This was to ensure that the upazila administration would not be overloaded with administrative and supervisory work. Sites proposed for AG villages by the UNOs through their respective deputy commissioners would be assessed by our own project civil engineers before coming to a site selection committee which included officers from the Ministry of Land, including IMED officers who had a “cell” in the Ministry of Land. 

One IMED staff had proposed a large number of sites in Char Fasson upazila of Bhola District, but so many had not agreed. That year, when I had gone overseas on leave, the IMED officer managed to convince the Ministry of Land secretary to have another site selection committee at the ministry and over 40 sites were selected in Char Fasson upazila alone. 

Because Food for Work was used for earth raising/plinth raising, the IMED staff were, allegedly, able to be financially benefitted by members of the respective Union Parishads.

5. When I worked with the Adarsha Gram Project, the Ministry of Land would hold monthly coordination meetings which would be attended by officers of all projects currently being implemented and those officials in the Ministry of Land who were supervising those projects. 

Everyone was attending a meeting related to their routine work and yet, except for the foreign advisors, all received “brown envelopes” at each meeting, the amount inside being higher for the secretary or minister. This was an example of corruption out in the open.

6. One particular IMED officer was notorious. Whenever he planned to visit our project’s office in Nilkhet, he would phone the project staff to ensure that he would be served a good lunch and that Benson & Hedges cigarettes would be available. The same person, while on a study tour in the Philippines, was accused of sexual harassment by the female members of the tour company that was helping the study tour with transport and other logistics. 

He managed to escape punishment as a relative of his was working at the Bangladesh Embassy in Manila.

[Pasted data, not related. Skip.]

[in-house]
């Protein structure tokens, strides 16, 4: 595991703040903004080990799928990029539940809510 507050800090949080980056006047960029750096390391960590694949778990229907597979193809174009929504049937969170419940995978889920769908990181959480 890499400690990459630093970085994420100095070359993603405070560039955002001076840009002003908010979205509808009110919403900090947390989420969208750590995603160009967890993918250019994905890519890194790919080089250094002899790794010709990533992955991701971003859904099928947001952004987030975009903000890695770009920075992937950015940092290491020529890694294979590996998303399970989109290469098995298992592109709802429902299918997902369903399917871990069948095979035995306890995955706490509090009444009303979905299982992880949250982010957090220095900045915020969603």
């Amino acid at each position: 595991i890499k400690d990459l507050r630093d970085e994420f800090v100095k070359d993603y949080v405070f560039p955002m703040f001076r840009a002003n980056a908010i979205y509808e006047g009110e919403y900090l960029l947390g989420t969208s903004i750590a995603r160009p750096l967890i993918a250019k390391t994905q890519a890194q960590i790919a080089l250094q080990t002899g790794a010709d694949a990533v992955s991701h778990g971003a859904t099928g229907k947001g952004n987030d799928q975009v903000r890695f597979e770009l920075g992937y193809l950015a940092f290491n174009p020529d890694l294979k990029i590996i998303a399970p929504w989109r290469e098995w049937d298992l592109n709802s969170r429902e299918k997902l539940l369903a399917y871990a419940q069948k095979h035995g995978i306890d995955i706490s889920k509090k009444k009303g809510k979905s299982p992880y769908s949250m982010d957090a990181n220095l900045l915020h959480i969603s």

7. Another incident of corruption comes to mind. I remember going on a khas land site visit somewhere in Barisal. I was accompanied by the project’s civil engineer. We visited one proposed site and it was obvious that, because it was very low-lying, the amount of food for work needed to raise the land would deem it not to be cost-effective. 

The Union Parishad chairman provided us a sumptuous lunch and he was of the opinion that all will be well and he would be able to financially benefit in some way from the project. On our return to Dhaka, the project engineer and I submitted our recommendations and the project’s negative decision was informed to the respective deputy commissioner and UNO. 

A few days later, there was a commotion in our Nilkhet office. The brother of the UP chairman was shouting loudly that they had been promised approval and, as he said: “We have already paid Mr Hafiz Tk50,000.” Mr Hafiz was a member of the project’s head office staff. 

Later on, during the caretaker government period, he was arrested, and it was found that by manipulation of land records, etc he “owned” property worth many crores. 

These examples are a few of my personal experiences. From the recent allegations against IMED and the allegations of corruption in the Ministry of Health and DGHS, particularly as they relate to Covid-19 tests and supply of PPE, it would appear that corruption is a way of life and widespread and you can only progress in life if you join the corruption bandwagon. 

There was corruption going on in 1972 when Bangabandhu had to remind government employees that “they are not masters but servants of the people.” And now in Mujib Borsho, it is a very bad sign that Prime Minister Sheikh Hasina is forced to regularly warn people about corruption. This is, indeed, very sad. 

I hope that the members of the media and the public stand up strongly to expose all those who are corrupt, no matter who they are, and vigorously follow up all cases until the perpetrators are punished.

Julian Francis has been associated with relief and development activities of Bangladesh since the War of Liberation. In 2012, the Government of Bangladesh awarded him the ‘Friends of Liberation War Honour’ in recognition of his work among the refugees in India in 1971 and in 2018 honoured him with full Bangladesh Citizenship.